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'Good Wife' Shock Waves Continue to Spread
March 27, 2014  | By Jonathan Storm  | 1 comment


[Editor''s note: Cast members and creators from CBS's The Good Wife were in New York Wednesday night, fielding questions and previewing this Sunday's episode. TVWW contributor Jonathan Storm was there, and filed this report... - DB]

NEW YORK -- “It’s like throwing a rock into the water,” The Good Wife co-creator Robert King told an invited audience Wednesday at the Ed Sullivan Theater in New York. “What’s interesting is the ripples.”

This Sunday at 9 p.m. ET on CBS, The Good Wife looks at those ripples -- and if you have somehow missed what happened last week and are waiting to catch up, please stop reading now.

King and his wife and writer-producer partner, Michelle, joined stars Julianna Margulies and Josh Charles (who play attorneys Alicia Florrick and Will Gardner on the CBS drama series), answering softball questions from CBS This Morning’s Charlie Rose on the stage where the Beatles played 50 years ago.

Most in the audience were from the newly renamed Television Academy. CBS is trying to generate a little Emmy love for The Good Wife, which recently has been able only to win awards for some of its guest actors. Good luck to them. The allocation of the Emmys, which the TV Academy hands out, always is weird.

Speaking of softball, if The Good Wife were judged by sports standards, it would consistently be selected as TV’s most valuable player. Sure, great cable entries like True Detective, American Horror Story, and Breaking Bad hit for huge averages, but most of them don’t even make it to 13 episodes a season. The Good Wife pounds out 22, and it’s the only show on TV doing that with serious and complex work that delves deeply into character without resorting to gun violence, car chases or the futuristic or bizarre.

Well, almost without gun violence. Last week’s shoot-em-up was one of the most surprising TV plot developments in years. Charles, on Wednesday, explained how he wanted to move on with his life after his contract expired last year. That can be very hard to do when you’re making 22 TV drama episodes annually. Margulies, who plays the show's title character, explained how she talked him into staying for 15 more episodes. Michelle King explained how killing his character, Will Gardner, would provide “something more interesting for Alicia, and that’s what the show has always been about.” It sure has been, and Margulies consistently delivers amazing, understated work in the role.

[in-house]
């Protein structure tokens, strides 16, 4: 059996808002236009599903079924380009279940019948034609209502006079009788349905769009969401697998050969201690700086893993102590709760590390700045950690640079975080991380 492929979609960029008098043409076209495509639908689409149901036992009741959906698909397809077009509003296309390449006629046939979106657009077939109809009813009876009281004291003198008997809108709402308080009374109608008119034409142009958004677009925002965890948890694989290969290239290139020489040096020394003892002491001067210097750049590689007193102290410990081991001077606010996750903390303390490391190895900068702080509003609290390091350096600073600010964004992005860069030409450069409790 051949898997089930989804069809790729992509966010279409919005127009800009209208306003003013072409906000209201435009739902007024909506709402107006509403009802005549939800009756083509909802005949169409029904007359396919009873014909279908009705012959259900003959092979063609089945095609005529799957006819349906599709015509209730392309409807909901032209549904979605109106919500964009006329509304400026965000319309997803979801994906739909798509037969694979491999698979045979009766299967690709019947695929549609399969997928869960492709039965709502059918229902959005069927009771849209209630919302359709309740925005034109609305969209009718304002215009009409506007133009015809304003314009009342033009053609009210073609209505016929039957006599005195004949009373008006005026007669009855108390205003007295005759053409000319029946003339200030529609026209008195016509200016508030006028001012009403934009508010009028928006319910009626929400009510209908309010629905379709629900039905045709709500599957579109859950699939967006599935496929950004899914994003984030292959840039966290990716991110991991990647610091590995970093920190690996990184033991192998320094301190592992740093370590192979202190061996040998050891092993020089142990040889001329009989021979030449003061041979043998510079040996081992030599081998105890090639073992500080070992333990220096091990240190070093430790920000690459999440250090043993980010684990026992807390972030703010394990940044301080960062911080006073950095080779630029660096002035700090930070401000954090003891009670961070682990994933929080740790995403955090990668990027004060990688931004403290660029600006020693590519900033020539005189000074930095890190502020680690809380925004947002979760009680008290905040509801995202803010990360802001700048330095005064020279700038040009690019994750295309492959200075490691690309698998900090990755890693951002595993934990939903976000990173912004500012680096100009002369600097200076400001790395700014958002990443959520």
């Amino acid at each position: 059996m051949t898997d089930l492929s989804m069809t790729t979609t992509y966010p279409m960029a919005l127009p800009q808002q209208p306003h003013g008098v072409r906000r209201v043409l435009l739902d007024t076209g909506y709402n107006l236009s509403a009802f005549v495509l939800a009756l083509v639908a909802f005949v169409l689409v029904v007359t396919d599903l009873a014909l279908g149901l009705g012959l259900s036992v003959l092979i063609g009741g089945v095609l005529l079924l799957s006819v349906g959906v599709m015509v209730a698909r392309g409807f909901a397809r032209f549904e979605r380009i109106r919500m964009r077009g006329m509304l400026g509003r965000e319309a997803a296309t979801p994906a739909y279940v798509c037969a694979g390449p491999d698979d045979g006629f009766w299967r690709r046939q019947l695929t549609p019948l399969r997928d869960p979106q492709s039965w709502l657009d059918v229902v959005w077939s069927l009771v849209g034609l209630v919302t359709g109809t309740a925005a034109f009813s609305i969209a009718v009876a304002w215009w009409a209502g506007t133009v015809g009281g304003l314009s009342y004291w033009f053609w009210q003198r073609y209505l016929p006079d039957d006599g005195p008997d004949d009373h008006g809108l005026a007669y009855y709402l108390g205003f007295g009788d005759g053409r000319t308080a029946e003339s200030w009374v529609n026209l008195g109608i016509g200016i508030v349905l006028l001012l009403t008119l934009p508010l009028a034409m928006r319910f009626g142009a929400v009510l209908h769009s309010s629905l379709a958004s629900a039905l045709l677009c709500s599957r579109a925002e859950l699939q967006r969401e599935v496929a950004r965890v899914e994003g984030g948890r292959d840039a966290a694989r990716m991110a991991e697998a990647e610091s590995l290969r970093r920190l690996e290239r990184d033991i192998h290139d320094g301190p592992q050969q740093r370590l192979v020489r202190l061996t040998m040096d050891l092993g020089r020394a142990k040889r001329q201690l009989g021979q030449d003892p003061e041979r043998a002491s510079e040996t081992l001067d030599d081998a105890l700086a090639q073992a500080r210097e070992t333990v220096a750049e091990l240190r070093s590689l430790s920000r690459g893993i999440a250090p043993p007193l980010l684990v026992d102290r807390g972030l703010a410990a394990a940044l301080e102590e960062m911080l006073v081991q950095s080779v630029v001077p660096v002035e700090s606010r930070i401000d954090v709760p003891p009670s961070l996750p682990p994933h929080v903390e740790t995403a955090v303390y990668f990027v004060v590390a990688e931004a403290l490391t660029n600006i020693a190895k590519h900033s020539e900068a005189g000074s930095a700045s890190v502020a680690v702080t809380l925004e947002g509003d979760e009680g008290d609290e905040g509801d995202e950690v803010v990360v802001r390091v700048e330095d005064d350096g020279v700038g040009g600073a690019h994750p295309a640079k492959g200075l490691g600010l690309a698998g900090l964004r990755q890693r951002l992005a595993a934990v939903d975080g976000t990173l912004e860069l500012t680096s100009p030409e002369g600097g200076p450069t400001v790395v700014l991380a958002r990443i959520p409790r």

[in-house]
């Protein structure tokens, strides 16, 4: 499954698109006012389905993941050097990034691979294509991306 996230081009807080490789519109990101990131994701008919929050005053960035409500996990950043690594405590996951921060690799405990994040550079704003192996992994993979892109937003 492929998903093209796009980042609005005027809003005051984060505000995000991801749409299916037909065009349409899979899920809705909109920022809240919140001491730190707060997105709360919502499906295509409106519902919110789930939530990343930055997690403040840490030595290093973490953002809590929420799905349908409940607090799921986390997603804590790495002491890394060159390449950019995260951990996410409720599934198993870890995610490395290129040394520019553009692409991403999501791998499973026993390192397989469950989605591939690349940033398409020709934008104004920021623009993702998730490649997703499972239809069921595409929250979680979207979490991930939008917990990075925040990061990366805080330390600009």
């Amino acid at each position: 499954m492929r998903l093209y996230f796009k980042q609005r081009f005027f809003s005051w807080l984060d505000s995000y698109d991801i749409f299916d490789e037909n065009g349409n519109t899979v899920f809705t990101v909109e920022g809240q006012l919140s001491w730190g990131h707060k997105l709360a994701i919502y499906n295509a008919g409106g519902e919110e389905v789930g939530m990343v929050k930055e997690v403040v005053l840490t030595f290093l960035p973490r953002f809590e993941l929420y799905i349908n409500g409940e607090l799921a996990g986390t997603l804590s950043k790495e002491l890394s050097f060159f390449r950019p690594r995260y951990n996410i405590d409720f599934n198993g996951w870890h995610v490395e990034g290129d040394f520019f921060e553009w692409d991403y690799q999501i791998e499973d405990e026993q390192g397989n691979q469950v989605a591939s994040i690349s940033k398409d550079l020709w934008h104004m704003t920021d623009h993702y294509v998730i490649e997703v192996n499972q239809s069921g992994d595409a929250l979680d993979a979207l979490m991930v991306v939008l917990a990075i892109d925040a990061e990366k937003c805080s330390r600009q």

Life is more interesting, indeed, in this Sunday’s episode -- which may start after its scheduled 9 p.m. ET spot because of sports overruns, something Good Wife fans are used to in football season. This time it’s college basketball. There was a lot of wailing last week when the most important episode of the season started 41 minutes late in most of the country. Rose didn’t ask any of the principals how they felt about that.

In the coming episode, whenever it airs, the whole range of Good Wife characters scramble to adjust to Will’s sudden and senseless death. Christine Baranski’s Diane Lockhart and Matt Czuchry’s Cary Agos have strongly satisfying moments. Archie Panjabi’s Kalinda Sharma gets deeply emotional. Christian Grace Florrick (Makenzie Vega) has a particularly poignant moment with her atheist mom.

But it is Alicia, of course, who is at the center of the storm. Will was her mentor, lover, arch business foe, and who can count what else, in one of the most intricate relationships TV has ever had.

The episode is named “The Last Call,” referring to an aborted voice mail Alicia gets from Will just before he dies. She struggles to discover what he was going to say. She never does, and she never will. She will have to make it up for herself, create a version of reality she can live with.

Because this is The Good Wife, challenging, sensitive, and, best of all, truly grown-up, she appears to choose a version that will only make her life more difficult.

[Another editor's note: My own report on this exciting, surprising episode of The Good Wife is scheduled to run on NPR's Fresh Air with Terry Gross on Friday. Listen for it then, or check it out afterward on the Fresh Air Website -- David Bianculli]

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Your comments are excellent and right on target. You have this show analyzed perfectly. The quality of The Good Wife is so far above everything else on TV that the gap is almost immeasurable.
Mar 28, 2014   |  Reply
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